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A new calendar. A new year.  Amazing how time zips.


Yes&Know By Aline Yamashita

 While we now write 2024, some things have not changed. Like the deterioration of our public schools. We can blame the pandemic and the storms but if we are honest, our facilities are falling apart because there was no attention given to them.  There was no focused leadership. We used to blame the revolving door of directors as the reason for subpar performance, but that hypothesis failed.

There was a superintendent in this position for 10 years. While his board members – our board members – hailed him as the best superintendent ever, what he left behind tells us otherwise.

Ironically, the central office has a new facility. I have never been there, but I am told it is spacious and clean. Not falling apart. And I imagine their air conditioning works.

I believe central office should be supported but so should schools. During the time life was shut down due to the pandemic – and employees were paid – facilities could have been cleaned up, fixed and prepared for inspections.


There were announcements of American Rescue Plan funds that were slated for capital improvement projects. The Guam Department of Education has received its share of $239 million. So what happened? It was also disclosed that there were other funding sources granted to GDOE.

Today, what we are doing to some of our students is criminal. The idea that the SSHS Sharks and JFK Islanders will be sharing the Tumon campus for several years is hard to accept. Knowing that the construction of the Home of the Sharks is moving forward, it will be good to know concrete target dates.

While there has not been a statement about how long the FBLG Hawks and Okkodo Bulldogs or the Adacao Hilitai and JM Guerrero Dolphins will be sharing campuses, the displacement is a disservice to growing minds.

The same goes for the JRMS Voyagers going to school on alternate days. Not going to school daily and expecting the family to instruct students is not right. Parents and grandparents do not know the content expected to be taught at specific grade levels.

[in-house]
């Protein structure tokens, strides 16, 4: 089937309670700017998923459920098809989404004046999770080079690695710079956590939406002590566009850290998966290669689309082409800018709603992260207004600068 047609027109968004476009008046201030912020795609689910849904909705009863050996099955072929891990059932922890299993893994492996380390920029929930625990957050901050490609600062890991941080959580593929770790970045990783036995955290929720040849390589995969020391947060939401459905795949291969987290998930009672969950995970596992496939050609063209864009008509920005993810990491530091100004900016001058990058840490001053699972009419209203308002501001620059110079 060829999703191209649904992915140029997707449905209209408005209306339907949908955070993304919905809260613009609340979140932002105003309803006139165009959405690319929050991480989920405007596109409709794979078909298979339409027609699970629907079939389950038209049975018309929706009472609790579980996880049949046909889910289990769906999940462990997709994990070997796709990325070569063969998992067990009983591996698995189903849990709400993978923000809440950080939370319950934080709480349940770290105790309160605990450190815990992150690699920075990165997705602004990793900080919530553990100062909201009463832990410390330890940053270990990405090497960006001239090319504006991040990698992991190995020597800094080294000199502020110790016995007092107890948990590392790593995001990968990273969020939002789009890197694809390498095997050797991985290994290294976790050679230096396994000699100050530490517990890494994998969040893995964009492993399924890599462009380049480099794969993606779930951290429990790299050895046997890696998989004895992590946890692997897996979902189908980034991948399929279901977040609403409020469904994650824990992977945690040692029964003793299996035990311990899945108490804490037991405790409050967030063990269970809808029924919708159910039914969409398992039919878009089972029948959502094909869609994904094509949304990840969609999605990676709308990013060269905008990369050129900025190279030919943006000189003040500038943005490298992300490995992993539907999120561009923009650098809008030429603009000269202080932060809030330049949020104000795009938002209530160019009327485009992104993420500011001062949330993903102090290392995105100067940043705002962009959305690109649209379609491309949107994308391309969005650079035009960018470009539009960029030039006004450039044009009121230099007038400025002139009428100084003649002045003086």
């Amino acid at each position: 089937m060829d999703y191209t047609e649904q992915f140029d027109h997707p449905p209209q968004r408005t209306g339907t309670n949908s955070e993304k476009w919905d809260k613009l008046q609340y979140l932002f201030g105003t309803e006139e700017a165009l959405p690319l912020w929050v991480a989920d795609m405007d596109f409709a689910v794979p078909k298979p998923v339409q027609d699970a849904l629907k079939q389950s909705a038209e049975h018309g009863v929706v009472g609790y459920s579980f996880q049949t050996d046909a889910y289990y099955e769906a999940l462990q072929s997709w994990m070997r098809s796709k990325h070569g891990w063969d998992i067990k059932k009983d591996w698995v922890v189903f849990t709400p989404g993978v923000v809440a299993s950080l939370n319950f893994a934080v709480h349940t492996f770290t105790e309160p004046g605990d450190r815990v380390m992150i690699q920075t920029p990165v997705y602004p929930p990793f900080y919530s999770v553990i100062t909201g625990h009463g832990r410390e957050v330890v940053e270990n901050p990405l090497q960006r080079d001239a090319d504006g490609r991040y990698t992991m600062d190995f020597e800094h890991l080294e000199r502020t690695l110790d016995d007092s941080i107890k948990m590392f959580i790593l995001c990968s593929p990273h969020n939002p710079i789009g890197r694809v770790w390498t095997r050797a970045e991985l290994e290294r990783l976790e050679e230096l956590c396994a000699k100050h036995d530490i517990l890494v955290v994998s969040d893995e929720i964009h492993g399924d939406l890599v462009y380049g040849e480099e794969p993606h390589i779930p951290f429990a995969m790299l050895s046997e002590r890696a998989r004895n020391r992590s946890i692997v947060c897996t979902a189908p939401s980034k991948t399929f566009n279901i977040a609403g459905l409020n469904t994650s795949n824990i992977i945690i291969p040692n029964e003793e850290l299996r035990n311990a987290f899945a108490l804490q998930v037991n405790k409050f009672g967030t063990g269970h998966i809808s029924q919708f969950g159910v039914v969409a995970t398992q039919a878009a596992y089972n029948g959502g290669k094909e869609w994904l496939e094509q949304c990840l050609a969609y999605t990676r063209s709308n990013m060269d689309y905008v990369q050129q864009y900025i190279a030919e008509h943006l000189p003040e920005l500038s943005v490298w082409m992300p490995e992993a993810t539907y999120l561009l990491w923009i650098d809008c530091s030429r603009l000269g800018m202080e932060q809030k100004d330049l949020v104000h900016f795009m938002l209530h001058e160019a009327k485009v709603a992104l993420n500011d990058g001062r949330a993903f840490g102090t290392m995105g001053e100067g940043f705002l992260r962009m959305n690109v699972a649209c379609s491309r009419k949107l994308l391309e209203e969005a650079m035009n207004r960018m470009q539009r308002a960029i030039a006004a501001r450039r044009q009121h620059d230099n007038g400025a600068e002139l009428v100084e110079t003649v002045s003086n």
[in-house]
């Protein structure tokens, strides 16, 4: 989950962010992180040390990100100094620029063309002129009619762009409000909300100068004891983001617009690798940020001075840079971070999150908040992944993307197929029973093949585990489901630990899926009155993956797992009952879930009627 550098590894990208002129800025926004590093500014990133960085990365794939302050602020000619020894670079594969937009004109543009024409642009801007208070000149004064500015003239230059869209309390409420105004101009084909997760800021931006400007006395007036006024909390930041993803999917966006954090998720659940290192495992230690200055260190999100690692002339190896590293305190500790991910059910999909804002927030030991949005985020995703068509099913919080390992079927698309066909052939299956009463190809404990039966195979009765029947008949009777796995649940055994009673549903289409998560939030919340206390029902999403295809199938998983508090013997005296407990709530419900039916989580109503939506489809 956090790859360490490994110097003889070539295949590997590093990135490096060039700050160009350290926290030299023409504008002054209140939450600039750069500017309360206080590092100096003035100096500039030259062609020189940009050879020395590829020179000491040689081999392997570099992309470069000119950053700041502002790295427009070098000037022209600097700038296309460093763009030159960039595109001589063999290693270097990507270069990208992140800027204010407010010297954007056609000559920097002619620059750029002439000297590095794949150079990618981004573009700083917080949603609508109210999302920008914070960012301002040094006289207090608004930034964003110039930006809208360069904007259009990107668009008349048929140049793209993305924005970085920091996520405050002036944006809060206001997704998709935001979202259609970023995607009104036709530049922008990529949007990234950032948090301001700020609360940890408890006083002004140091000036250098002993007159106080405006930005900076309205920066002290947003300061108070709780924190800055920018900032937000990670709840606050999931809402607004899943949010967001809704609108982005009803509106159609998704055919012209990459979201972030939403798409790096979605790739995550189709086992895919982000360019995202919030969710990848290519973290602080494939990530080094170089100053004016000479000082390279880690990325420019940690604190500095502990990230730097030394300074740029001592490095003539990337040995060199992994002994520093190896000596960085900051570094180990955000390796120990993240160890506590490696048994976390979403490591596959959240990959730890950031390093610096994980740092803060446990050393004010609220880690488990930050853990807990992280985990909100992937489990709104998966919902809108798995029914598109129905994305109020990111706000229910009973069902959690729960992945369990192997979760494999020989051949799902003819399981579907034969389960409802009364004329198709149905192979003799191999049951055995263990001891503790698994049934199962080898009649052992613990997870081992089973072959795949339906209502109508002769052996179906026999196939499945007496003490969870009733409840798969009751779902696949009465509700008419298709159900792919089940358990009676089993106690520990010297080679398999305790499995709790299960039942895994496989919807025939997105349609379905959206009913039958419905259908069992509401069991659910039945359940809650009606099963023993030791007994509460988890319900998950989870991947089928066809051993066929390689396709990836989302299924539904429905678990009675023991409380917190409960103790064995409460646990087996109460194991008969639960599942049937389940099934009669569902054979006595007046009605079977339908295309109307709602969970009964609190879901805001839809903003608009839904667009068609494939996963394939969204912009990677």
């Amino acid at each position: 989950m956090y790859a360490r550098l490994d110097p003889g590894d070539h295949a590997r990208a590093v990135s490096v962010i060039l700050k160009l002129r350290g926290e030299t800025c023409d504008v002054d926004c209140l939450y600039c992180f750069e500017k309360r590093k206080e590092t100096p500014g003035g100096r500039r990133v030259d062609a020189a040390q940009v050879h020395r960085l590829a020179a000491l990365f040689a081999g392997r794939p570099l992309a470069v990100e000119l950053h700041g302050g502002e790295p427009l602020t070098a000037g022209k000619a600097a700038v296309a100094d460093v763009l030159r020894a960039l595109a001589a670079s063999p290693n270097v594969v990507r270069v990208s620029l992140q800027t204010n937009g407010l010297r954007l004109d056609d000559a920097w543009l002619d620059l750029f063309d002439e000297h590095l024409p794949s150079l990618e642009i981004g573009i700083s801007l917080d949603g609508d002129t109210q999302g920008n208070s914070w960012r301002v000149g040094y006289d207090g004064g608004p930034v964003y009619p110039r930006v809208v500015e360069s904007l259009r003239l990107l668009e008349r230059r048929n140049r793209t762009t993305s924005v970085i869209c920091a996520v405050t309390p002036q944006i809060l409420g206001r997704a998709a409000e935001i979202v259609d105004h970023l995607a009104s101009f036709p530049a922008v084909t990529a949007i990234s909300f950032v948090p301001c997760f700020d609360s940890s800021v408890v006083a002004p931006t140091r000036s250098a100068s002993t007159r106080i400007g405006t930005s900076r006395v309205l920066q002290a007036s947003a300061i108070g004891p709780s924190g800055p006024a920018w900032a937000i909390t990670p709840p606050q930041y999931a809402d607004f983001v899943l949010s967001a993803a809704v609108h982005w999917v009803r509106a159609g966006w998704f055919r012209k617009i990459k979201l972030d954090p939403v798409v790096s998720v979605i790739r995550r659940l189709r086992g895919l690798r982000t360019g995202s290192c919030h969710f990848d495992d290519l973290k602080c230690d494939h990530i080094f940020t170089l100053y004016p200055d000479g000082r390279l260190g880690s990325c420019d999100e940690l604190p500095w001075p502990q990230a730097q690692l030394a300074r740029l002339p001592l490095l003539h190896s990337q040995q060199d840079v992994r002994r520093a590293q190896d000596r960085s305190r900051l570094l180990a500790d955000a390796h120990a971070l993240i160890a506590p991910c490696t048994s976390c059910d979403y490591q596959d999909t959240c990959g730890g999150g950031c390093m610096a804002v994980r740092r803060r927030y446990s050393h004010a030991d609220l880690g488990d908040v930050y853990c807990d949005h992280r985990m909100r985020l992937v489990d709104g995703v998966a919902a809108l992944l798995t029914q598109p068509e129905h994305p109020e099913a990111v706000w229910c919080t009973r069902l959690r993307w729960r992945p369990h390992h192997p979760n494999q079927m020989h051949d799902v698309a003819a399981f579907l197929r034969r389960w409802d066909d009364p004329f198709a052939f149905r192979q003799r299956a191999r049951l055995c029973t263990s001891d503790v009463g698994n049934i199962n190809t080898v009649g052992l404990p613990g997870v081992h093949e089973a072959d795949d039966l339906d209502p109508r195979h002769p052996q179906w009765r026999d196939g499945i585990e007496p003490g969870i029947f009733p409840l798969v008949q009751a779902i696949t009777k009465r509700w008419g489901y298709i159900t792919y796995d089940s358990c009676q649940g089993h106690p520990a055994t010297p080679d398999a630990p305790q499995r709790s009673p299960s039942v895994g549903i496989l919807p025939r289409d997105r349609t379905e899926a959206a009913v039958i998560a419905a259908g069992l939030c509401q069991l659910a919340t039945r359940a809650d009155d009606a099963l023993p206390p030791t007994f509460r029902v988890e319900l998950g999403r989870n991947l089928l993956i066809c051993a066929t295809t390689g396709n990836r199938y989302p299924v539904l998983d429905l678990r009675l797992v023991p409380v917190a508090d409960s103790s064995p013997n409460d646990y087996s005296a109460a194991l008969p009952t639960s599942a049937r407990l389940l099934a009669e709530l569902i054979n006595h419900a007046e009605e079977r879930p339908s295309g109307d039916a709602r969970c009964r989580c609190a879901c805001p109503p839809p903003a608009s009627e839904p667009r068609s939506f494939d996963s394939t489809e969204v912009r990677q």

I am certain that school communities are working hard to get their facilities re-inspected and passed by the Department of Public Health Social Services.

It is hard to understand why the contract with the Guam Education Facilities Foundation that built Adacao Elementary and Okkodo High did not require typhoon insurance. The leaseback model is designed to ensure our schools have quality schools that are properly maintained.

It is disappointing that these relatively new schools are damaged with no end in sight. School leaders are waiting for funding so that procurement can proceed and facilities can be fixed.

I am not sure why partnerships are not sought. I am certain there are construction companies that care about education and can fix roofs, air conditioners, bathrooms and walkways. I imagine that the construction circles have family members in our school communities and would be happy to contribute time, effort and resources.

Then, again, there is a huge amount of construction occurring across our island – behind and beyond the gates. A shortage of laborers stalls some projects.

An unfortunate consequence of not going to school is the decline of social and emotional development. Our students have lost their footing in their ability to be a part of a group setting. They are less capable of conflict resolution and coping skills. Isolation has contributed to individuals being comfortable on their own, in their own space.

Sharing that space becomes uncomfortable and stressful. But truthfully no person is an island. More than ever, we need every person to connect and collaborate to address all the problem areas that accompany us into the new year.


Only then will we have Peace on Earth.  Happy New Year!

 Aline Yamashita is a mom, a teacher and former senator. She served in the 31st and 32nd Guam Legislatures. Send feedback to


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